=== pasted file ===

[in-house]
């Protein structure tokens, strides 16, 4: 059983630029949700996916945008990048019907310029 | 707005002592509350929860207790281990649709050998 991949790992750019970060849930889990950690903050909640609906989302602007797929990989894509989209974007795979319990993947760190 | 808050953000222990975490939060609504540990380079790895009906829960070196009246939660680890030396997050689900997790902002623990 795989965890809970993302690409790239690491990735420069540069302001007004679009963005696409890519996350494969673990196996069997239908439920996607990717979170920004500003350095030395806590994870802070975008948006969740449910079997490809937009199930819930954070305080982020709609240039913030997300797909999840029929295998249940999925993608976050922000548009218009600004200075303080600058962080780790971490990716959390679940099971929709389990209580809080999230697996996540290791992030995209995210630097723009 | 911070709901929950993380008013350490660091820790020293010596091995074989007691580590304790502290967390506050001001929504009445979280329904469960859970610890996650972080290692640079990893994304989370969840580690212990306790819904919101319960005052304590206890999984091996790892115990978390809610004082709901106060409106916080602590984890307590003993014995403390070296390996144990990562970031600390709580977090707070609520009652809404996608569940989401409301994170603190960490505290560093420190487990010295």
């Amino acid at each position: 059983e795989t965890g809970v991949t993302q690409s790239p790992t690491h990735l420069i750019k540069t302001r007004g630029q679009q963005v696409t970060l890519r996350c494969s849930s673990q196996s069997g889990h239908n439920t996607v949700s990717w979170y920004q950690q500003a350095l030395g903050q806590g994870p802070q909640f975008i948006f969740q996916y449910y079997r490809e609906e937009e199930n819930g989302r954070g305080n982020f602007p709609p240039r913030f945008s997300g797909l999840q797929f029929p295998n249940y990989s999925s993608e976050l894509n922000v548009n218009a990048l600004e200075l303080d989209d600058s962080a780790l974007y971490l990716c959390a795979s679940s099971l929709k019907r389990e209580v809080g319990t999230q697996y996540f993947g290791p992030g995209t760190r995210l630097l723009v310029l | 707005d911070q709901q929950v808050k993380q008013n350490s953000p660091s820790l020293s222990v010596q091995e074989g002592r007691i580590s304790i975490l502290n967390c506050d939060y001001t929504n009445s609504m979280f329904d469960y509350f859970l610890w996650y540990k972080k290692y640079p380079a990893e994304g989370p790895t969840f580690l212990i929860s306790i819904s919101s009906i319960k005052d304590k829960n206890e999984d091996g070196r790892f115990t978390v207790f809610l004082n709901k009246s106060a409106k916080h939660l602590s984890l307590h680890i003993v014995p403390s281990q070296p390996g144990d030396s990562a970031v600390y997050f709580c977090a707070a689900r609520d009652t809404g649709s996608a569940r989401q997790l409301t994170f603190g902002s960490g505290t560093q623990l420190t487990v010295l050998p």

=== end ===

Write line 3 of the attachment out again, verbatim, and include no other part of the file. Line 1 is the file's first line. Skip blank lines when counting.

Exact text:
């Amino acid at each position: 059983e795989t965890g809970v991949t993302q690409s790239p790992t690491h990735l420069i750019k540069t302001r007004g630029q679009q963005v696409t970060l890519r996350c494969s849930s673990q196996s069997g889990h239908n439920t996607v949700s990717w979170y920004q950690q500003a350095l030395g903050q806590g994870p802070q909640f975008i948006f969740q996916y449910y079997r490809e609906e937009e199930n819930g989302r954070g305080n982020f602007p709609p240039r913030f945008s997300g797909l999840q797929f029929p295998n249940y990989s999925s993608e976050l894509n922000v548009n218009a990048l600004e200075l303080d989209d600058s962080a780790l974007y971490l990716c959390a795979s679940s099971l929709k019907r389990e209580v809080g319990t999230q697996y996540f993947g290791p992030g995209t760190r995210l630097l723009v310029l | 707005d911070q709901q929950v808050k993380q008013n350490s953000p660091s820790l020293s222990v010596q091995e074989g002592r007691i580590s304790i975490l502290n967390c506050d939060y001001t929504n009445s609504m979280f329904d469960y509350f859970l610890w996650y540990k972080k290692y640079p380079a990893e994304g989370p790895t969840f580690l212990i929860s306790i819904s919101s009906i319960k005052d304590k829960n206890e999984d091996g070196r790892f115990t978390v207790f809610l004082n709901k009246s106060a409106k916080h939660l602590s984890l307590h680890i003993v014995p403390s281990q070296p390996g144990d030396s990562a970031v600390y997050f709580c977090a707070a689900r609520d009652t809404g649709s996608a569940r989401q997790l409301t994170f603190g902002s960490g505290t560093q623990l420190t487990v010295l050998p």